More Saharan Dust is forecast to traverse the region over the next ten days, generally following the passages of tropical waves.
What you need to know
— Saharan Dust Surges: A high-concentration dust surge remains across the region, with peak concentrations ending tonight (late Thursday). Reinforcing moderate to high concentration surges are forecast to arrive on late Saturday, June 11th, 2022, and late Wednesday, June 15th, 2022, following tropical waves.
— Impacts: Air quality levels across Trinidad and Tobago will vary between good to unhealthy for sensitive groups through the forecast period.
— What Should You Do: Sensitive groups should continue taking the necessary precautions, while the general population would be able to continue activities with minimal Saharan Dust safety measures.
Current AQI Levels Across T&T
The Environmental Management Agency (EMA) air quality monitoring stations at San Fernando, Port of Spain, and Signal Hill have all recorded moderate air quality levels over the last 24 hours, with levels dipping to unhealthy for sensitive groups at Port of Spain and San Fernando, and unhealthy levels at Signal Hill on Wednesday evening.
These measurements are based on PM2.5 (particulates the size of 2.5 micrometers and smaller, usually associated with increases in Saharan Dust, vehicle exhaust, and smoke) and PM10 particulates.
Over the last 24 hours, visibility remained between six to 10 kilometers at the Piarco International Airport and A.N.R. Robinson International Airport at Crown Point, Tobago.
Saharan Dust Forecast
Ongoing Surge: Through Friday, June 10th, 2022
A major surge of Saharan Dust has been moving across the Lesser Antilles since late Monday, June 6th, 2022. Peak concentrations ended today, Thursday, June 9th, 2022, with moderate to high concentrations lingering through late Friday, June 10th, 2022.
Surge #2: Late Saturday, June 11th, 2022
Following Tropical Wave 07 on Friday into Saturday, another surge of dust is forecast to move across the region with high concentrations. Peak concentrations are forecast between Saturday evening and early Monday morning (June 11th through 13th), with higher dust levels north of T&T.
By mid-Monday, air quality is forecast to improve substantially due to a predominantly southeasterly wind flow, bringing deep tropical moisture.
Surge #3: Late Wednesday, June 15th, 2022
Forecast models indicate Tropical Wave 08 moving through the area on Tuesday, June 14th, 2022, which is forecast to improve air quality and reduce dust levels briefly. However, following the wave axis will be a moderate to high-concentration dust surge, with higher concentrations well north of T&T. This dust surge is forecast to linger into the following week.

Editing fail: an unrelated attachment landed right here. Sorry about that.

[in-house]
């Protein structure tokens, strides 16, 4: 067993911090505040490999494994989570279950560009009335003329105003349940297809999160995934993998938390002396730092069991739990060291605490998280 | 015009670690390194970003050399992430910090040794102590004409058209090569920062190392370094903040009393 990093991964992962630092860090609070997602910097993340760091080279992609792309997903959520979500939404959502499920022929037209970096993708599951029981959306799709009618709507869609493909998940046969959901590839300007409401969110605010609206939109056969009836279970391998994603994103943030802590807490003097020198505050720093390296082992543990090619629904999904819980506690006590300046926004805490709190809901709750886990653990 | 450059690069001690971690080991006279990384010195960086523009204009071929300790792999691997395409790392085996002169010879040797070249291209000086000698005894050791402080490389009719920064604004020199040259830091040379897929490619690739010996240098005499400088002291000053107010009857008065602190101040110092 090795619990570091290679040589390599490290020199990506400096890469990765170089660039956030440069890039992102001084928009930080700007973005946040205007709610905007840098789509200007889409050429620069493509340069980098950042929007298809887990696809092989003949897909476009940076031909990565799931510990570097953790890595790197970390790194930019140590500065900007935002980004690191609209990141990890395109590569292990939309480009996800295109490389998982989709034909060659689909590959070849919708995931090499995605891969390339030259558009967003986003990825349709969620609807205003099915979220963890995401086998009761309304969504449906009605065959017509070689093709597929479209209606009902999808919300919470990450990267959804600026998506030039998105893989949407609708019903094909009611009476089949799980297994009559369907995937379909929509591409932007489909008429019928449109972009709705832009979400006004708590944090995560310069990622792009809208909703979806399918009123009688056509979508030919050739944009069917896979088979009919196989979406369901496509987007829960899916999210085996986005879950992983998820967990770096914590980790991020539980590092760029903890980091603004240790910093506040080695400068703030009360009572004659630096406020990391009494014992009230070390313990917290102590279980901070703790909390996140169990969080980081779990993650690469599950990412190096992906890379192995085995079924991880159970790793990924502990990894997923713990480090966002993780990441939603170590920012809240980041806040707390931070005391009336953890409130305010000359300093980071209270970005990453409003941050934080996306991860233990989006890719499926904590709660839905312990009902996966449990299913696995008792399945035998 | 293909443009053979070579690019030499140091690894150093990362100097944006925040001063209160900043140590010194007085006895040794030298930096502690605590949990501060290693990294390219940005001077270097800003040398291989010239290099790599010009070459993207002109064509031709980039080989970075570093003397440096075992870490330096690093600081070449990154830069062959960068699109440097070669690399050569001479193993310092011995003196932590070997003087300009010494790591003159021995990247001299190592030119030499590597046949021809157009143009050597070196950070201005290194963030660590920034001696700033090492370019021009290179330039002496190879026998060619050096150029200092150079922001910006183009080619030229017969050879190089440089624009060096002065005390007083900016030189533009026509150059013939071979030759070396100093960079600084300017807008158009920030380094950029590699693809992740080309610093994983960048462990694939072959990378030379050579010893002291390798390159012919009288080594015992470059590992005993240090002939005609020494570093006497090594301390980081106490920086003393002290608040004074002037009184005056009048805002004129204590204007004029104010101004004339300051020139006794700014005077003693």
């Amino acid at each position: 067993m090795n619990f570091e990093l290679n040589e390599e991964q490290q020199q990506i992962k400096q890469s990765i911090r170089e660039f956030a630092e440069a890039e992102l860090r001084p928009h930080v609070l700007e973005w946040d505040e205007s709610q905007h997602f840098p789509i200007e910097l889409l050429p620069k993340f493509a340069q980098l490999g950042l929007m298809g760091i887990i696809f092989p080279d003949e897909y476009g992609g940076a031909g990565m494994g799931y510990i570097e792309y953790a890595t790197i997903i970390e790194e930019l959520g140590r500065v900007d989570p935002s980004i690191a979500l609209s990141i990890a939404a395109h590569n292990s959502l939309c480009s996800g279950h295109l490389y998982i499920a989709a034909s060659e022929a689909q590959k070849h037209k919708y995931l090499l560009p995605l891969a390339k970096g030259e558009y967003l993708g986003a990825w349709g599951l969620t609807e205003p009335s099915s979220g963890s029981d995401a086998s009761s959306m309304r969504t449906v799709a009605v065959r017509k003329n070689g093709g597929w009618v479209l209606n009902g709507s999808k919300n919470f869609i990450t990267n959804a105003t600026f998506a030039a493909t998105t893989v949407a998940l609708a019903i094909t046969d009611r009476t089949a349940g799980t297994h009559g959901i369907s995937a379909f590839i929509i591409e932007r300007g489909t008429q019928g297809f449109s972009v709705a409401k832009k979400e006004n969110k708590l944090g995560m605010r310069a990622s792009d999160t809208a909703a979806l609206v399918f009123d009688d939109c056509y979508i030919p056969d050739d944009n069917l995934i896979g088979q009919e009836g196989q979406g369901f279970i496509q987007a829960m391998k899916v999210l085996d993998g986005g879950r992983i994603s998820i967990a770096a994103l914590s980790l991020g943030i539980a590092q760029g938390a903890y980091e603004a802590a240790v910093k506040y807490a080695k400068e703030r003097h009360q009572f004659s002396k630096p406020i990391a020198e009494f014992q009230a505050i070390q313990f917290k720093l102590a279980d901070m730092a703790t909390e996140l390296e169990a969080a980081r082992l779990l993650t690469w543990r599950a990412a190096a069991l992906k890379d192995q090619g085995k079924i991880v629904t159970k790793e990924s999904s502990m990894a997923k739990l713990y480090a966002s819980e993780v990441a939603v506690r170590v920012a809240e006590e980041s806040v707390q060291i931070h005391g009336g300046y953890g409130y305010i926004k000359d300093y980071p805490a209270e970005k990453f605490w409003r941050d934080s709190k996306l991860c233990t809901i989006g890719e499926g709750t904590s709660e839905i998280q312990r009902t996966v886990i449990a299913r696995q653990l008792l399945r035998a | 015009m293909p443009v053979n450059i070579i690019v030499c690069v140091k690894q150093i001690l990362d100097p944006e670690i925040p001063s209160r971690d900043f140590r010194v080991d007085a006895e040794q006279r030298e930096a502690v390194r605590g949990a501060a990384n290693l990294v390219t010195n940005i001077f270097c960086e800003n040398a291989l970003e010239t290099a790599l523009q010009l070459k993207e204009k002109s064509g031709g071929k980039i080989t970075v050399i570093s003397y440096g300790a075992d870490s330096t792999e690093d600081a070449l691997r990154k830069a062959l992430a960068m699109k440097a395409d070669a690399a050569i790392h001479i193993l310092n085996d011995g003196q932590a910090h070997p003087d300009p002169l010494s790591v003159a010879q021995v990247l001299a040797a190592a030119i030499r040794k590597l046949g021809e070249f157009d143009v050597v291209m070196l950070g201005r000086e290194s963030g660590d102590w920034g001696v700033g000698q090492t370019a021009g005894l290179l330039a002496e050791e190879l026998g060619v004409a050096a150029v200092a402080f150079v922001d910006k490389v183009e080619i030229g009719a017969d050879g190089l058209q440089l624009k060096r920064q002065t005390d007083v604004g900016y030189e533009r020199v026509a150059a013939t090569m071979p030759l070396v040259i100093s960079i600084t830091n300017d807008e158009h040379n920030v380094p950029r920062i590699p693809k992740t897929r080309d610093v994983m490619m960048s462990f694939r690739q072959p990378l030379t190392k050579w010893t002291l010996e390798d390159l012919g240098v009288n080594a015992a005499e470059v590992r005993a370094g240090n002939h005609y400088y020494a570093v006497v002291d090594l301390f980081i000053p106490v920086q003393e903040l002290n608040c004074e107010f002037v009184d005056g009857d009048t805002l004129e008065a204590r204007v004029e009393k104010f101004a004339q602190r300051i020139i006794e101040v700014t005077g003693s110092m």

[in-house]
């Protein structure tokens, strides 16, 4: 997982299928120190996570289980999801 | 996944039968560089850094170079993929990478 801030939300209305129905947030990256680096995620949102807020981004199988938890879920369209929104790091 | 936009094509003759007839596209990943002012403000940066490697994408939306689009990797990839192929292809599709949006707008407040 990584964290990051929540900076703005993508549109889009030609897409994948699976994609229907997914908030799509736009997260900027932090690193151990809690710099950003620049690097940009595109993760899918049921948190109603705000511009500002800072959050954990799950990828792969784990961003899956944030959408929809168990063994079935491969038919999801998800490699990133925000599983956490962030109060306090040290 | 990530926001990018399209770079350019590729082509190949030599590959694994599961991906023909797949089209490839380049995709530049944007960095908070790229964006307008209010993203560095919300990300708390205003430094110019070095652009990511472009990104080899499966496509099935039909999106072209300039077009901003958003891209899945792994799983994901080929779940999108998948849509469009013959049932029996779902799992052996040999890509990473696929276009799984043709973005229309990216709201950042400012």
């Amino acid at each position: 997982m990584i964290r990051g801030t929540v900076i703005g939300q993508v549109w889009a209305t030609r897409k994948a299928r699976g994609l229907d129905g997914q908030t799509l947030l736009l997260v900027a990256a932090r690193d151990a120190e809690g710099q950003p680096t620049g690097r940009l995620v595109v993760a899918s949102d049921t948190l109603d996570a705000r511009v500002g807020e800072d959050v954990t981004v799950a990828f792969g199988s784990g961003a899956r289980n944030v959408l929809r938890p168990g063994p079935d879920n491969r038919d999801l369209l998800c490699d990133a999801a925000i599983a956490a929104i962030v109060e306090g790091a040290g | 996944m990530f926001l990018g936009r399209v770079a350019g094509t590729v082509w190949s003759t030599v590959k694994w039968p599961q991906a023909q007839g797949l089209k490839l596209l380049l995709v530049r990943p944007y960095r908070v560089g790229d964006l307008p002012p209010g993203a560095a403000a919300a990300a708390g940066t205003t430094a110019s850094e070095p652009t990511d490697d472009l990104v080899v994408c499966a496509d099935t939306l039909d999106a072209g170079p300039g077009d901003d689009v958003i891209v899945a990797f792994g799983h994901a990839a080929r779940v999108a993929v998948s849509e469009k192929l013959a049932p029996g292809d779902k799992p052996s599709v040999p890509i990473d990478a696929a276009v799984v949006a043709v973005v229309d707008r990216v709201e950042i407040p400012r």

Air quality levels will vary between good and moderate, with the visibility dropping as low as seven to eight kilometers outside of shower or thunderstorm activity. Dust levels will remain at moderate levels through the end of the upcoming week.
What does this mean for you?
The air quality will be degraded through the forecast period. During high traffic periods, particularly between 6:00 AM and 9:00 AM, and again from 3:00 PM through 6:30 PM, air quality may be further reduced in localized areas.
Sensitive groups, such as children, the elderly, and persons who suffer from respiratory ailments and allergies, should avoid prolonged or heavy exertion and keep medication nearby.
According to the Trinidad and Tobago Meteorological Service, “the 2022 Saharan Dust Haze Season is likely to peak from June to August with the number of Saharan dust haze days expected to increase significantly. The duration of the plumes of Saharan dust haze visiting both islands is also likely to be more prolonged than earlier in the year, with increased odds for higher dust haze concentration during plumes visitation.”
We’re in a period where the Intertropical Convergence Zone and Tropical Waves may shield Trinidad and Tobago from the Saharan Dust events. While tropical waves play a notable role in moving dust across the Atlantic and the Eastern Caribbean, these periodic tropical waves also improve air quality.
The concentration of the dust that follows the wave depends on its strength as it moves off the West African Coast. This is because of stronger thunderstorms across Central Africa. As strong winds move downward and outward from these thunderstorms, the wind kicks up dust as it moves across parts of the Saharan Desert and transports it into the upper atmosphere. This “plume” of dust follows the axis of the wave as it progresses westward into the Atlantic.
Dust that makes it into the upper levels of the atmosphere can then get transported across the Atlantic Ocean. The plumes of dust eventually affect the Eastern Caribbean.
Larger, more concentrated plumes of Saharan dust begin to occur in April and continue through November.